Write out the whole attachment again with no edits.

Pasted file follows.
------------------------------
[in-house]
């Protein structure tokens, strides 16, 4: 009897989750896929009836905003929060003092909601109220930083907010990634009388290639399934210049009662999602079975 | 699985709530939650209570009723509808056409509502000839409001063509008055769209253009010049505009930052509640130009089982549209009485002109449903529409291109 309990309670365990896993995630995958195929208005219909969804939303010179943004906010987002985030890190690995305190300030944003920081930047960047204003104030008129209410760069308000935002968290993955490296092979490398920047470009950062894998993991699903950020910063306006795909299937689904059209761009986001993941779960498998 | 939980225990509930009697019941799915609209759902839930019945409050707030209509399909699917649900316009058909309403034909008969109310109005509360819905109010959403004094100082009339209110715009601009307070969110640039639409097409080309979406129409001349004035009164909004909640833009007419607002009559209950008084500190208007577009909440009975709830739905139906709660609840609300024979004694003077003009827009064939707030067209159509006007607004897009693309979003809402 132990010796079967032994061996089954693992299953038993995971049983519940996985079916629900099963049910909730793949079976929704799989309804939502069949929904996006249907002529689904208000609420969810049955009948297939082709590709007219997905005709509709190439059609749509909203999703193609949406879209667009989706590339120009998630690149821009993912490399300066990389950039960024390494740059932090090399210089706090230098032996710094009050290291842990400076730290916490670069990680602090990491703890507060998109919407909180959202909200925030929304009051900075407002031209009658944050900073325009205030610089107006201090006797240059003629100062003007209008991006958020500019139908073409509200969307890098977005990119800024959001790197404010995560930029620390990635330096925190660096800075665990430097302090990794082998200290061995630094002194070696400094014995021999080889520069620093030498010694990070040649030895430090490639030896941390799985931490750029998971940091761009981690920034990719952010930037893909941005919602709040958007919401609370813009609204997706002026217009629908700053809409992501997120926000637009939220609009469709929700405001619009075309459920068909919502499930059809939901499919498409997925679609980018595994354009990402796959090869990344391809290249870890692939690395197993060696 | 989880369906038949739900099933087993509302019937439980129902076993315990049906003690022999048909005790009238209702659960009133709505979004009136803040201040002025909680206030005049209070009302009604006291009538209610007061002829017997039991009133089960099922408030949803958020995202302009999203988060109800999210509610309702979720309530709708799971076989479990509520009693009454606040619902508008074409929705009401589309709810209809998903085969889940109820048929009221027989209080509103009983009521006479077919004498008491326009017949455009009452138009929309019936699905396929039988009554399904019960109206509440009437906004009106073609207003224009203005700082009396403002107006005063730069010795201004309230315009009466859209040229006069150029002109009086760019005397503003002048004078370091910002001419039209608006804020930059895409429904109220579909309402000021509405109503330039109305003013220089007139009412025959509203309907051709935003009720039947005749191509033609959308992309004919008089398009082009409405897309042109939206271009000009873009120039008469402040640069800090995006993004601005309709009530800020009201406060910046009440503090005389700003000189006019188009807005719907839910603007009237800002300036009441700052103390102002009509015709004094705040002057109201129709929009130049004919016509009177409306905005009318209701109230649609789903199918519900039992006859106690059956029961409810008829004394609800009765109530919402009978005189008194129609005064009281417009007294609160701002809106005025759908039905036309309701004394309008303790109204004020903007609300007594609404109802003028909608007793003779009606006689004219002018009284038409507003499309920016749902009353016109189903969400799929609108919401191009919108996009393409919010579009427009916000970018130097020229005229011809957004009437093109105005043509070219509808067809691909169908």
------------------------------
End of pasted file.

[in-house]
């Protein structure tokens, strides 16, 4: 009897989750896929009836905003929060003092909601109220930083907010990634009388290639399934210049009662999602079975 | 699985709530939650209570009723509808056409509502000839409001063509008055769209253009010049505009930052509640130009089982549209009485002109449903529409291109 309990309670365990896993995630995958195929208005219909969804939303010179943004906010987002985030890190690995305190300030944003920081930047960047204003104030008129209410760069308000935002968290993955490296092979490398920047470009950062894998993991699903950020910063306006795909299937689904059209761009986001993941779960498998 | 939980225990509930009697019941799915609209759902839930019945409050707030209509399909699917649900316009058909309403034909008969109310109005509360819905109010959403004094100082009339209110715009601009307070969110640039639409097409080309979406129409001349004035009164909004909640833009007419607002009559209950008084500190208007577009909440009975709830739905139906709660609840609300024979004694003077003009827009064939707030067209159509006007607004897009693309979003809402 132990010796079967032994061996089954693992299953038993995971049983519940996985079916629900099963049910909730793949079976929704799989309804939502069949929904996006249907002529689904208000609420969810049955009948297939082709590709007219997905005709509709190439059609749509909203999703193609949406879209667009989706590339120009998630690149821009993912490399300066990389950039960024390494740059932090090399210089706090230098032996710094009050290291842990400076730290916490670069990680602090990491703890507060998109919407909180959202909200925030929304009051900075407002031209009658944050900073325009205030610089107006201090006797240059003629100062003007209008991006958020500019139908073409509200969307890098977005990119800024959001790197404010995560930029620390990635330096925190660096800075665990430097302090990794082998200290061995630094002194070696400094014995021999080889520069620093030498010694990070040649030895430090490639030896941390799985931490750029998971940091761009981690920034990719952010930037893909941005919602709040958007919401609370813009609204997706002026217009629908700053809409992501997120926000637009939220609009469709929700405001619009075309459920068909919502499930059809939901499919498409997925679609980018595994354009990402796959090869990344391809290249870890692939690395197993060696 | 989880369906038949739900099933087993509302019937439980129902076993315990049906003690022999048909005790009238209702659960009133709505979004009136803040201040002025909680206030005049209070009302009604006291009538209610007061002829017997039991009133089960099922408030949803958020995202302009999203988060109800999210509610309702979720309530709708799971076989479990509520009693009454606040619902508008074409929705009401589309709810209809998903085969889940109820048929009221027989209080509103009983009521006479077919004498008491326009017949455009009452138009929309019936699905396929039988009554399904019960109206509440009437906004009106073609207003224009203005700082009396403002107006005063730069010795201004309230315009009466859209040229006069150029002109009086760019005397503003002048004078370091910002001419039209608006804020930059895409429904109220579909309402000021509405109503330039109305003013220089007139009412025959509203309907051709935003009720039947005749191509033609959308992309004919008089398009082009409405897309042109939206271009000009873009120039008469402040640069800090995006993004601005309709009530800020009201406060910046009440503090005389700003000189006019188009807005719907839910603007009237800002300036009441700052103390102002009509015709004094705040002057109201129709929009130049004919016509009177409306905005009318209701109230649609789903199918519900039992006859106690059956029961409810008829004394609800009765109530919402009978005189008194129609005064009281417009007294609160701002809106005025759908039905036309309701004394309008303790109204004020903007609300007594609404109802003028909608007793003779009606006689004219002018009284038409507003499309920016749902009353016109189903969400799929609108919401191009919108996009393409919010579009427009916000970018130097020229005229011809957004009437093109105005043509070219509808067809691909169908």